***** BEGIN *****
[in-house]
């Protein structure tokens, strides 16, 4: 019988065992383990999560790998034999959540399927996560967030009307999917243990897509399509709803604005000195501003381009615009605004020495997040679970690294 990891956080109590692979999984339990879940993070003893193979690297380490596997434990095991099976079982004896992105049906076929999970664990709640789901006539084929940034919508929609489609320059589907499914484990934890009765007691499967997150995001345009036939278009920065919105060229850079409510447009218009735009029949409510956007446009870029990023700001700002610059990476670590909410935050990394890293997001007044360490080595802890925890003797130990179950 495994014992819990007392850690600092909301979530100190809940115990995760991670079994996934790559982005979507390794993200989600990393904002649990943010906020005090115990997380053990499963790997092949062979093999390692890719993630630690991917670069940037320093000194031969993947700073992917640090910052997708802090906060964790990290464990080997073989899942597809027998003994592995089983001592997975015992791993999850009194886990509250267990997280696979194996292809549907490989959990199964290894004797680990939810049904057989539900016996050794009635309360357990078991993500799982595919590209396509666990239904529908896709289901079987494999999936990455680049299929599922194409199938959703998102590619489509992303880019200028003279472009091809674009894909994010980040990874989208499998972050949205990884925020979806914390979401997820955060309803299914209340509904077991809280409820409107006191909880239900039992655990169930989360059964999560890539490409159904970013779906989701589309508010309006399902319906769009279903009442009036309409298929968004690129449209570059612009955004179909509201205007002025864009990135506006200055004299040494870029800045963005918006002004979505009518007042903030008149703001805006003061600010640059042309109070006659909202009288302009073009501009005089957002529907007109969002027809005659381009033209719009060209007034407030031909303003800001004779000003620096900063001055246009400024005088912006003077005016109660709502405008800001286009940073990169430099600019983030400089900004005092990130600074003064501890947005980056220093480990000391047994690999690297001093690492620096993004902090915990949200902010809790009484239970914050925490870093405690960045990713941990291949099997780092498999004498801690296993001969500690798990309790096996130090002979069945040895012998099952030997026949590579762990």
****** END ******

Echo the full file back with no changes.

[in-house]
């Protein structure tokens, strides 16, 4: 019988065992383990999560790998034999959540399927996560967030009307999917243990897509399509709803604005000195501003381009615009605004020495997040679970690294 990891956080109590692979999984339990879940993070003893193979690297380490596997434990095991099976079982004896992105049906076929999970664990709640789901006539084929940034919508929609489609320059589907499914484990934890009765007691499967997150995001345009036939278009920065919105060229850079409510447009218009735009029949409510956007446009870029990023700001700002610059990476670590909410935050990394890293997001007044360490080595802890925890003797130990179950 495994014992819990007392850690600092909301979530100190809940115990995760991670079994996934790559982005979507390794993200989600990393904002649990943010906020005090115990997380053990499963790997092949062979093999390692890719993630630690991917670069940037320093000194031969993947700073992917640090910052997708802090906060964790990290464990080997073989899942597809027998003994592995089983001592997975015992791993999850009194886990509250267990997280696979194996292809549907490989959990199964290894004797680990939810049904057989539900016996050794009635309360357990078991993500799982595919590209396509666990239904529908896709289901079987494999999936990455680049299929599922194409199938959703998102590619489509992303880019200028003279472009091809674009894909994010980040990874989208499998972050949205990884925020979806914390979401997820955060309803299914209340509904077991809280409820409107006191909880239900039992655990169930989360059964999560890539490409159904970013779906989701589309508010309006399902319906769009279903009442009036309409298929968004690129449209570059612009955004179909509201205007002025864009990135506006200055004299040494870029800045963005918006002004979505009518007042903030008149703001805006003061600010640059042309109070006659909202009288302009073009501009005089957002529907007109969002027809005659381009033209719009060209007034407030031909303003800001004779000003620096900063001055246009400024005088912006003077005016109660709502405008800001286009940073990169430099600019983030400089900004005092990130600074003064501890947005980056220093480990000391047994690999690297001093690492620096993004902090915990949200902010809790009484239970914050925490870093405690960045990713941990291949099997780092498999004498801690296993001969500690798990309790096996130090002979069945040895012998099952030997026949590579762990």